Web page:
Although uncommon, an untreated or poorly treated external hordeolum (i.e., incomplete drainage) may progress to localised cellulitis on the eyelid or surrounding skin.[2],[4] If the infection is allowed to progress, preseptal or orbital cellulitis can ensue. Mild preseptal cellulitis, which is characterised by swelling and erythema extending beyond the external hordeolum with no signs of systemic toxicity, can usually be managed rapidly in the outpatient setting with empiric oral antibiotics and close follow-up. There is a lack of randomised trials of antibiotic regimens for preseptal cellulitis, but the following combination regimens have been suggested: Trimethoprim-sulfamethoxazole or clindamycin with amoxicillin, amoxicillin-clavulanic acid, cefpodoxime or cefdinir.[40]

Preseptal cellulitis typically demonstrates a quick response with appropriate antibiotic therapy and patients should be re-evaluated in 24–48 h.[34] Unresponsive or worsening preseptal cellulitis and/or signs of more significant infection, including severe swelling and erythema extending beyond the external hordeolum, fever, tender preauricular lymph nodes, painful ocular movements and proptosis warrant re-evaluation[2],[4],[34] Complete blood count with differential and culture may be required, and if there are signs of orbital cellulitis, an orbital CT scan may be needed.[34] In these cases, hospitalisation and prompt treatment with broad-spectrum IV antibiotics are required.[35],[36],[37] The initial antibiotic treatment includes a combination of vancomycin and ceftriaxone or cefotaxime.[40]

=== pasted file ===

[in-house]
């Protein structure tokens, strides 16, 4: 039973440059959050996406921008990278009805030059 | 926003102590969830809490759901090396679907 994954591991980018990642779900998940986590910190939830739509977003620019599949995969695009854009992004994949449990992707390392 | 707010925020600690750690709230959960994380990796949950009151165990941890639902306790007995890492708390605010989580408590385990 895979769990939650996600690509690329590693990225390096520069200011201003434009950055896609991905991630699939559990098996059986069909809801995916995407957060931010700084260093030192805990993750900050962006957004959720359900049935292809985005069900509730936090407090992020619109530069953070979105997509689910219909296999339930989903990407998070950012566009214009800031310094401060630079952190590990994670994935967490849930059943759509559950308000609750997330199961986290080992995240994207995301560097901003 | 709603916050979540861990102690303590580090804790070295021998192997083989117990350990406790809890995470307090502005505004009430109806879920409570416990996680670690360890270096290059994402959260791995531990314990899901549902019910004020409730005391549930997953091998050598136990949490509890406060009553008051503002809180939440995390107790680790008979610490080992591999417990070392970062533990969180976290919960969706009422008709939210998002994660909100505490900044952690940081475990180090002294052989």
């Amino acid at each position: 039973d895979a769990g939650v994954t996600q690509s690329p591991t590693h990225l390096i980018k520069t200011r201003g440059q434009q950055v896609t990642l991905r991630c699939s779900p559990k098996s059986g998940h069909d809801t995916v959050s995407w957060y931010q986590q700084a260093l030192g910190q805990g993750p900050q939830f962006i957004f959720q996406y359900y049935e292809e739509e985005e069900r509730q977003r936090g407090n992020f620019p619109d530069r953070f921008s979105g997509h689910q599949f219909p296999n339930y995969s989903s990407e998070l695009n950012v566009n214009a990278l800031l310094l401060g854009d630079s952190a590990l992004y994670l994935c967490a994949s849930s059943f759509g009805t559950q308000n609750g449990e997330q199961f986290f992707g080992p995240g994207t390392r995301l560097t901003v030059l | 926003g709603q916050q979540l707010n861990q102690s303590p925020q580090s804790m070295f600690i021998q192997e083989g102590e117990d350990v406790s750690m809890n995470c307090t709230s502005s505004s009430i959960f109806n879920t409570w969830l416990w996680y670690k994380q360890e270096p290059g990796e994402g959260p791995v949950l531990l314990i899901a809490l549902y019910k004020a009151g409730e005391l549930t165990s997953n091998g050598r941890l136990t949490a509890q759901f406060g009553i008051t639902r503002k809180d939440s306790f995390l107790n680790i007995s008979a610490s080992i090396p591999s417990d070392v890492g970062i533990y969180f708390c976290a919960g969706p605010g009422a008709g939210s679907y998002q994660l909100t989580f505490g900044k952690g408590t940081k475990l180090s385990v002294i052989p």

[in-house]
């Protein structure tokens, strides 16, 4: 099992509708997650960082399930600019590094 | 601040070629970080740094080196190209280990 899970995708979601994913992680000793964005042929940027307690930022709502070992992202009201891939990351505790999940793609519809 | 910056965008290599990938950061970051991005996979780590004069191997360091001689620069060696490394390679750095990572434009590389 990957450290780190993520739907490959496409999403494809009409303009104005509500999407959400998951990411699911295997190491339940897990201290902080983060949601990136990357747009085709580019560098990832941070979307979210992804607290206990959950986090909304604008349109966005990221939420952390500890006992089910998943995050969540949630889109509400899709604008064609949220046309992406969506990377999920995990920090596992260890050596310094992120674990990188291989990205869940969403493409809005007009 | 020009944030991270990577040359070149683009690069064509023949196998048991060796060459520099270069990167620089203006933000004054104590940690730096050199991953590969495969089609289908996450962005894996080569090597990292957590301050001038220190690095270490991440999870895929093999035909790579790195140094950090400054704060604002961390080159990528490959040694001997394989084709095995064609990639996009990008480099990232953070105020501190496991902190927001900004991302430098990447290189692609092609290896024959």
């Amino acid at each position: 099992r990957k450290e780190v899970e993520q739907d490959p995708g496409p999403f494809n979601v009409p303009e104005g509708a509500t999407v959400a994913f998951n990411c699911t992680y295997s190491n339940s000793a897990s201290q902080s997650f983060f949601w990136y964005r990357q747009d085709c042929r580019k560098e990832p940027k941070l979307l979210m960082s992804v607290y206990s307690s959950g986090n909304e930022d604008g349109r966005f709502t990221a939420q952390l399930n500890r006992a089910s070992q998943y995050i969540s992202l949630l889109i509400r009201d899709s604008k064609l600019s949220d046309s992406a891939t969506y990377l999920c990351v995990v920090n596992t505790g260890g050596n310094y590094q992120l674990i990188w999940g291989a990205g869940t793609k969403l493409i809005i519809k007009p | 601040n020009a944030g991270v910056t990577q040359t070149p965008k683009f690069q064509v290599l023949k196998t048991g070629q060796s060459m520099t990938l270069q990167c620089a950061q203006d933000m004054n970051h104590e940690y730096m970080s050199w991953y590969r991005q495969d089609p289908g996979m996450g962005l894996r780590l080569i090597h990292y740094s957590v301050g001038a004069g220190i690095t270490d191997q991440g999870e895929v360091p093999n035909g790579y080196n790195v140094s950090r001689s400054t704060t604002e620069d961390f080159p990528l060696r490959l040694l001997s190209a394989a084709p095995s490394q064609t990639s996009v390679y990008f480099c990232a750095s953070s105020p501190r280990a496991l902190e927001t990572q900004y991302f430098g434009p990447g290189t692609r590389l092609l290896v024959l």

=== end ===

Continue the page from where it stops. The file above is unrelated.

Conclusion Top

Patients with eyelid nodules may present to the emergency department or primary care clinic. The majority of painful nodules will be hordeola that can be managed conservatively with daily intermittent warm compress; however, lid scrubs, antibiotic ointments, incision and drainage or epilation are all options in the management repertoire. If there is any doubt of the diagnosis, the patient should be referred to an optometrist or ophthalmologist. Preseptal or orbital cellulitis should always be considered and managed accordingly during evaluation, diagnosis and treatment.

Financial support and sponsorship Nil.

Conflicts of interest There are no conflicts of interest.

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  [Figure 1], [Figure 2], [Figure 3], [Figure 4], [Figure 5], [Figure 6], [Figure 7]

  [Table 1]


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   History, Physica...
  External Hordeolum
  Internal Hordeolum
   Chalazion, Xanth...
  Eyelid Malignancy
   Preseptal or Orb...